Zero-hours contracts

A silhouette of a hospitality worker looking through a service hatch

What are zero-hours contracts? And what are the realities facing workers on ZHCs in the UK?

The Charted Institute for Personnel and Development (CIPD) says a zero-hours contract (ZHC) is “unlike a traditional contract of employment” because it “offers no guarantee of work”. So the employee is in employment. But they face the prospect of no work. And employers can use these types of contracts as a coercive tool to demand obedience from workers who feel “powerless”.

These contracts are unfair. And they’re exploitative.

The Office for National Statistics (ONS) also highlights that employers may not explicitly call these working arrangements a ZHC. Some employers may call these ‘casual’ or ‘flexible’ contracts. But there is nothing casual or flexible for these employees. Workers on ZHCs experience high levels of precarity. This uncertainty can range from fluctuating weekly income to inconsistent shift patterns – clashing with caring responsibilities. 

Women and young people are more likely to be on ZHCs than any other worker. And people of colour (POC) are nearly twice as likely to be on these contracts as white workers. The number of workers in this type of work is rising rapidly. It’s a problem that urgently needs addressing from legislators. But in the absence of much needed regulation, it falls on workers to resist.

ZHCs are rife

In 1995, the UK’s soon-to-be prime minister Tony Blair said if his party were in power it would put an end to ZHCs. But those interventions never came. Due to inaction from New Labour and successive Conservative governments, there continues to be a rising number of these contracts.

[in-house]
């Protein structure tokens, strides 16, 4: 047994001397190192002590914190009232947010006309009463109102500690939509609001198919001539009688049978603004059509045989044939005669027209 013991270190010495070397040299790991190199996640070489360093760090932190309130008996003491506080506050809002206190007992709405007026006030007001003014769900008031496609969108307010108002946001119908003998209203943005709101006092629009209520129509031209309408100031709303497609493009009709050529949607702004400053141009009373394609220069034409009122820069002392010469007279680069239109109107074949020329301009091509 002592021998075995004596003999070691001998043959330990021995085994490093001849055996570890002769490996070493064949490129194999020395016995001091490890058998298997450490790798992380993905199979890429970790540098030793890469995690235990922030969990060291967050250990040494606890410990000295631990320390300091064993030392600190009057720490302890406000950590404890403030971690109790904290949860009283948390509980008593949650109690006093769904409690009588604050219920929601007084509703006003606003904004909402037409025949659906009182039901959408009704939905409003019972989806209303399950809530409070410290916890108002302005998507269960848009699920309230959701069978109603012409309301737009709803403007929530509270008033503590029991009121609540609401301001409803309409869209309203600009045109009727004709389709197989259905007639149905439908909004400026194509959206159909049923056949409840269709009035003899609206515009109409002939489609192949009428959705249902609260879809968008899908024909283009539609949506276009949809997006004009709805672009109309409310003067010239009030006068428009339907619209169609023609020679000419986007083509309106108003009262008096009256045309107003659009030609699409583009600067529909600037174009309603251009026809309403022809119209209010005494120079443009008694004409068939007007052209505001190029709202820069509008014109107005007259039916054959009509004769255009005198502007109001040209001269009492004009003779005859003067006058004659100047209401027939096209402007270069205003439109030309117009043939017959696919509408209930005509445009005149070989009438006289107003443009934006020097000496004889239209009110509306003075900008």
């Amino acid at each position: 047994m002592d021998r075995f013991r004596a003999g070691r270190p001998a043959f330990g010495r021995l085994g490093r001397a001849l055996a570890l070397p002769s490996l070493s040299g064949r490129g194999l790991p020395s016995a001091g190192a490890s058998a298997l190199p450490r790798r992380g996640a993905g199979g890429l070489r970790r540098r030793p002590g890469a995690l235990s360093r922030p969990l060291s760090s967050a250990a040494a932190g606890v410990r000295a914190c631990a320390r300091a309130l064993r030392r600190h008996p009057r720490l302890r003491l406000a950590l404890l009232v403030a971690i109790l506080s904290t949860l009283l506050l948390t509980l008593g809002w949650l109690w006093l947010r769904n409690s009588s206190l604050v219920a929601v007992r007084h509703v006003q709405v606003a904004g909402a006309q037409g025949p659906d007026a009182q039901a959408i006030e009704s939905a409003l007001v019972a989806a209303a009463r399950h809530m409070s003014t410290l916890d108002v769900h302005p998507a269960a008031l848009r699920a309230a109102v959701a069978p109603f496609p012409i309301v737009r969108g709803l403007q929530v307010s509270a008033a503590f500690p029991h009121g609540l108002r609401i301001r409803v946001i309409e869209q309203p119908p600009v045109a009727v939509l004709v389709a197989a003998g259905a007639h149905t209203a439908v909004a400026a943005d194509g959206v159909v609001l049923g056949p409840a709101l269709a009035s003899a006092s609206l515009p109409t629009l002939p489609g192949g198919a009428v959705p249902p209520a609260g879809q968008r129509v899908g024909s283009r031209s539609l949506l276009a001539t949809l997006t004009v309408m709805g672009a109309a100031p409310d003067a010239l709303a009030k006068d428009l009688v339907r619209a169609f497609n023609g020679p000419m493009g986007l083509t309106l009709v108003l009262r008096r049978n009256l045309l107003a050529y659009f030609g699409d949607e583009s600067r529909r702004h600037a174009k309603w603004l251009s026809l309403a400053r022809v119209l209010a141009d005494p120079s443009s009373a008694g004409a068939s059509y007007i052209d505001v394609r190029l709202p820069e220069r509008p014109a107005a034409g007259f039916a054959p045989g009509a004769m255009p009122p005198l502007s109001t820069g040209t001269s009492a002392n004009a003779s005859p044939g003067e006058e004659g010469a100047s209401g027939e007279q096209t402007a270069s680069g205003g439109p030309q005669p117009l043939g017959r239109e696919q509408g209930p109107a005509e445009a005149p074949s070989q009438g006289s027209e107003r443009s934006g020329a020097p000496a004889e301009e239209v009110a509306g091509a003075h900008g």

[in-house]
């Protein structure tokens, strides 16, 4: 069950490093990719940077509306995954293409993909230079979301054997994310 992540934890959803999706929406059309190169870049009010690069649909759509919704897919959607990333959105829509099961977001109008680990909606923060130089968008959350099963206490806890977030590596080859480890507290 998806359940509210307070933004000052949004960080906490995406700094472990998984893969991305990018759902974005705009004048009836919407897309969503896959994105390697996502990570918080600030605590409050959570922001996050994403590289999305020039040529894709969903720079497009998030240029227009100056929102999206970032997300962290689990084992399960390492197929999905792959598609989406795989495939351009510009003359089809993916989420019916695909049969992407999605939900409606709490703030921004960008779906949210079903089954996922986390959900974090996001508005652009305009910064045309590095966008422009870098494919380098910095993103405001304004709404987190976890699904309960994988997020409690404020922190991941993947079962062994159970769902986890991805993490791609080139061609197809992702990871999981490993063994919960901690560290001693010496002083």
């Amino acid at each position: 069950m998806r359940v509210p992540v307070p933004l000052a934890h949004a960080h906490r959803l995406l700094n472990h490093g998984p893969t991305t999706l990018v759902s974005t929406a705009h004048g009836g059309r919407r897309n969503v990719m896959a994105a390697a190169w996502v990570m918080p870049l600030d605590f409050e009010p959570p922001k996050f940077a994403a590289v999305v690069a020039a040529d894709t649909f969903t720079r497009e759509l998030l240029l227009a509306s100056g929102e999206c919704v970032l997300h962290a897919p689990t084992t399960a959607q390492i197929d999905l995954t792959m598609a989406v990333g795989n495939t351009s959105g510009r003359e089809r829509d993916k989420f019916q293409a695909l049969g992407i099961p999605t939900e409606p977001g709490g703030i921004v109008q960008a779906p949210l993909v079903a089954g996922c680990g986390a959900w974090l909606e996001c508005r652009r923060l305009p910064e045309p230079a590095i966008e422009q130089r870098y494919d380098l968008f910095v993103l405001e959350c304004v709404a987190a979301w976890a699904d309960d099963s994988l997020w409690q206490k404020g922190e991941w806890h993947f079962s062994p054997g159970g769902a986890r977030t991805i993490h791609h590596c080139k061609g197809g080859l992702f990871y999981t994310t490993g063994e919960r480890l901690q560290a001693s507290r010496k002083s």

According to the ONS in 2020, before the COVID-19 pandemic hit, nearly 1 million workers in the UK were on these precarious contracts as their main job. But in 2015, CIPD claimed there were over 1.3 million workers in this type of work – casting doubt on the true extent of this issue and the accuracy of statistics. But one thing we can be sure of is the rapid increase of these contracts in the aftermath of the 2008 financial crash. And the sectors where ZHCs are rife include: hospitality, social care, cleaning, higher education and office support jobs – work often carried out by women.

One of the most prominent problems with ZHCs is the ability for employers to stop the flow of work to an employee with little or no notice. As stated in research by the Trades Union Congress (TUC) in 2019, over half of workers on ZHCs have had shifts cancelled with less than 24hrs notice. And in doing so, there is no legal obligation for the employer to provide replacement work. And there’s no compensation pay for the employee.

The grim realities